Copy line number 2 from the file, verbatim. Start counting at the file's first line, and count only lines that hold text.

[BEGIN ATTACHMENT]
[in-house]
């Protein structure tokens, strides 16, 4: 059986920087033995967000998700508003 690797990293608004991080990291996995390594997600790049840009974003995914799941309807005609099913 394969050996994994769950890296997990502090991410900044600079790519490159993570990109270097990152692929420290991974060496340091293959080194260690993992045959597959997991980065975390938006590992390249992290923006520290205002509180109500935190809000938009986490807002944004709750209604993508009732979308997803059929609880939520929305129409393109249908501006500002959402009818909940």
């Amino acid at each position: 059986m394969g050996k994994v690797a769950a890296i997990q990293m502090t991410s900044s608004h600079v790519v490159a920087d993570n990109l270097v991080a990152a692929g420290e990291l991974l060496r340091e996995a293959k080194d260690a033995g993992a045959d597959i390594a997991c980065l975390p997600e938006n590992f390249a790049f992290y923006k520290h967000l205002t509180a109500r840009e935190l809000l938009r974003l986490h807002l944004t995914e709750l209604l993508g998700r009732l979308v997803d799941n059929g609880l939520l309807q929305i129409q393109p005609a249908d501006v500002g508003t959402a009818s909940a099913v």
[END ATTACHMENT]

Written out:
């Protein structure tokens, strides 16, 4: 059986920087033995967000998700508003 690797990293608004991080990291996995390594997600790049840009974003995914799941309807005609099913 394969050996994994769950890296997990502090991410900044600079790519490159993570990109270097990152692929420290991974060496340091293959080194260690993992045959597959997991980065975390938006590992390249992290923006520290205002509180109500935190809000938009986490807002944004709750209604993508009732979308997803059929609880939520929305129409393109249908501006500002959402009818909940």